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Wednesday, March 18, 2009

Last Night: Primal Scream and Brian Jonestown Massacre at the Fillmore

Posted By on Wed, Mar 18, 2009 at 8:27 AM

click to enlarge SCOTT CARIS
  • Scott Caris

Primal Scream, Brian Jonestown Massacre
Tuesday, March 17, 2009
The Fillmore

Words by Jennifer Maerz
Photos by Scott Caris

Better than:
Dig! meets Laser Floyd

I had to keep reminding myself that last night's show wasn't a comeback tour. Neither Scotland's Primal Scream (who've been around since the '80s) nor our own Californians Brian Jonestown Massacre (who came along a decade later) ever really went away. But it sure seemed like it. They both fell under the radar for a long time, releasing forgettable albums (or, in the case of BJM, cracking up) so that all but the most passionate fans flat out forgot about them. Last night, however, the musicians' persistence was rewarded when the groups sold out the Fillmore and delivered a spectacle for the eyes and ears--with surprisingly none of the tantrum shenanigans from BJM's moody frontman Anton Newcombe (he even dedicated the band's final song to "All you people who lost your jobs." Awww.)
click to enlarge SCOTT CARIS
  • Scott Caris


If you wanted to know who the real star of the evening was, though, you should've been standing in the back of the Fillmore when Brian Jonestown Massacre came out. As soon as the band gathered its lineup together, everyone around me was focused center stage, where the dude with the giant chops and dark sunglasses was holding a tambourine.

"That's Joel!" One Brit near me exclaimed to his friend. "He works at Amoeba!" Indeed a whole crew of strangers started spontaneously gesturing at Joel Gion, excited to see the friendly guy who works behind the buy counter at the Haight St. record store (a popular place to hang out in a poor economy) was in front of them on stage.

click to enlarge SCOTT CARIS
  • Scott Caris

Gion wasn't the only old school Massacre'er to rejoin the fold. Bassist Matt Hollywood also earned an introduction from Newcombe and a round of applause from the crowd. Although the band's Web site boasts some "40 members" have rotated through BJM over the years, the neo-psychedelic act somehow whittled its instrumental entourage down to eight for this performance, digging into songs that referenced the Jesus and Mary Chain on the heavy shoegazing side and 13th Floor Elevators on the acid garage tip.

Having seen some disastrous BJM shows at Bottom of the Hill back in the day, I have to say the music's come a long way. When things came together last night, it felt great to be pummeled by such loud, sexy, dramatic rock 'n' roll. When things didn't come together, it sounded like a murky barrage of way too many guitars playing on top of one another (or, put differently, using over a half dozen people to do what Black Rebel Motorcycle Club does with three). But the group luckily had more stunners than stinkers in the set list, so perhaps it really isn't down for the count quite yet.

If there was any doubt as to who the headliners were at the Fillmore, though, Primal Scream took care of that with an arena-sized light show. The green lasers, white strobes, red spotlights, and background fog machine kicked off the minute the Scots hit the stage imprinted permanent tracers into our lines of sight by the end. It was, to say the least, very visually intense.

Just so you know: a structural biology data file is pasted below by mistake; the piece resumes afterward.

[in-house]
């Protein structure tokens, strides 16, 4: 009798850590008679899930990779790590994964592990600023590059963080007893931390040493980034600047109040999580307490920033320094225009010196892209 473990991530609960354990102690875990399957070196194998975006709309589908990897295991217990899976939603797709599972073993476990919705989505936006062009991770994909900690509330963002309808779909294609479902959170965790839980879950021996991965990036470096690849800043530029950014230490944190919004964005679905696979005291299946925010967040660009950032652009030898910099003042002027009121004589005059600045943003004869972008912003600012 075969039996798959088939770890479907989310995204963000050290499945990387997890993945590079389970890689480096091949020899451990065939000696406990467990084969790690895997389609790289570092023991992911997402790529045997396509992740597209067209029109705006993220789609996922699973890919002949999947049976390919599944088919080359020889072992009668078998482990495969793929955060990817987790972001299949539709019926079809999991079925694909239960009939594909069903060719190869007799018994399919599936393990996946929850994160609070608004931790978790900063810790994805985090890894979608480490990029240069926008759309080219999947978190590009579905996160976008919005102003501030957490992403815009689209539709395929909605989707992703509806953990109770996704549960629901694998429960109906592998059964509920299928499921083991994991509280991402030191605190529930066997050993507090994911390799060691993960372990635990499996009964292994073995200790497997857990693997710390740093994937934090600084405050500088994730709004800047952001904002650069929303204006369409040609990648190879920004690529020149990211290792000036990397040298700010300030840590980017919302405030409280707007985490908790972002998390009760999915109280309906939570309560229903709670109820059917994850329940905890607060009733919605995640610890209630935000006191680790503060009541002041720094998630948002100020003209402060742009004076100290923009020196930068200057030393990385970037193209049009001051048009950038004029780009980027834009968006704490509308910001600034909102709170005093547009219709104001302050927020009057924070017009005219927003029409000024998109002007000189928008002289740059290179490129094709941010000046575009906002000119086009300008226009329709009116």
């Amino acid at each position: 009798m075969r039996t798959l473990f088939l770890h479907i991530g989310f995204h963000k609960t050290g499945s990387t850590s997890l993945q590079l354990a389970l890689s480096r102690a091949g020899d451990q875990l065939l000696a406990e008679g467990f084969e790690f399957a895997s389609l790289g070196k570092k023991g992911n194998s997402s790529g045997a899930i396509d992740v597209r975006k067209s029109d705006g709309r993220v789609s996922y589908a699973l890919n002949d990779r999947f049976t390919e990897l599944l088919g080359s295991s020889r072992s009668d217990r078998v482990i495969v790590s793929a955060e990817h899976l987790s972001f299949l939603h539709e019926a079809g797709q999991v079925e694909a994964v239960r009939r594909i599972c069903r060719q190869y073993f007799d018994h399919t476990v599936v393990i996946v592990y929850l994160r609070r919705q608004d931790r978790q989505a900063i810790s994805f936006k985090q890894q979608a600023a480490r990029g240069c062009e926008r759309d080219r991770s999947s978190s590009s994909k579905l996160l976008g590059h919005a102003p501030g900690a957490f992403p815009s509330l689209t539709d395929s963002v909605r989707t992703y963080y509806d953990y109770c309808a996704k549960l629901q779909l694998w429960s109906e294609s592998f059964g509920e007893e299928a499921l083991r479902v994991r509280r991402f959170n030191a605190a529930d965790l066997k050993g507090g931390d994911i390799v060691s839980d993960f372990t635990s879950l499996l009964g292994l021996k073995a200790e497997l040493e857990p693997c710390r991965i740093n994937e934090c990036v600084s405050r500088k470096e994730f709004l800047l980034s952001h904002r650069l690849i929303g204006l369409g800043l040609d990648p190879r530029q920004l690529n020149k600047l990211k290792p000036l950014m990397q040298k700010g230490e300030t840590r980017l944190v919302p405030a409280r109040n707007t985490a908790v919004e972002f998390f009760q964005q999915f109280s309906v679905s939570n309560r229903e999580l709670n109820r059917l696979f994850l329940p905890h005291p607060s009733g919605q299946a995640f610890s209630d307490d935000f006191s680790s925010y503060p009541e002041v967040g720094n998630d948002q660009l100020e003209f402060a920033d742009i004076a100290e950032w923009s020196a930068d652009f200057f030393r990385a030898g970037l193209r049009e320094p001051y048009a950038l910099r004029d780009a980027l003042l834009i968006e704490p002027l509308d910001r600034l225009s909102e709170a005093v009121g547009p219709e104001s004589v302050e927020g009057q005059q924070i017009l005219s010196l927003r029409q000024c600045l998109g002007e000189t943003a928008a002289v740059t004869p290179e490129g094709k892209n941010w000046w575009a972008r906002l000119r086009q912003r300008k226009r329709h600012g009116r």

click to enlarge primal_2.jpg
The band gets an A for effort for the visuals. It also gets an A for attitude. In an era where the predominant vibe from the hyped up rock acts is an earnest, stripped down, from-the-bedroom-to-the-club style delivery, it was fun to see a balls out, blown out performance from the band that helped usher in that big wave of over the top, dance-driven '90s Brit pop. But the problem is Primal Scream got caught up in a giant genre scramble over the last decade. Hearing that mess laid out live confirmed that the group lost its focus by cramming so many divergent colors into what it hoped would be a wild sonic kaleidoscope.

One thing's for sure, though, the band dabbled in nearly everything that was popular in the '90s, from adding a little Stooges dirge to its dance numbers to tossing off an obnoxious alt pop confection like "Rocks" (which got the fists raised in the air last night) to the hardcore rave anthems of XTRMNTR ("Swastika Eyes" brought out the air raid sirens and doused the crowd in blood red stage lights). But for all the pomp, there just wasn't enough pump. Everything sounded so well manicured that the ferocity Primal Scream desperately tries to channel comes out too tamed in the end.

It was the music from that early age of ecstasy that sounded the best last night. 1991's Screamadelica was an awesome collision of the Stones and acid house, and the hits Primal Scream pulled off that classic--"Higher Than the Sun," and "Movin on Up" --sounded revelatory still, even with the gospel singers on the latter being reduced to synth samples at the Fillmore. With all that money going to the laser show, I guess you've gotta leave the ladies at home.
click to enlarge primal_3.jpg

By the way: Brian Jonestown Massacre added a last minute show at the Independent tonight, with an opening set by the Flavor Crystals.

Appropriate drinking game for the night:
Drink every time the ageless Primal Scream frontman Bobbie Gillespie says, "Come on!" (That one from my friend Keith. Although I warn you, if you play this game, you'll be wasted by the third song, no matter the set).
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Ian S. Port

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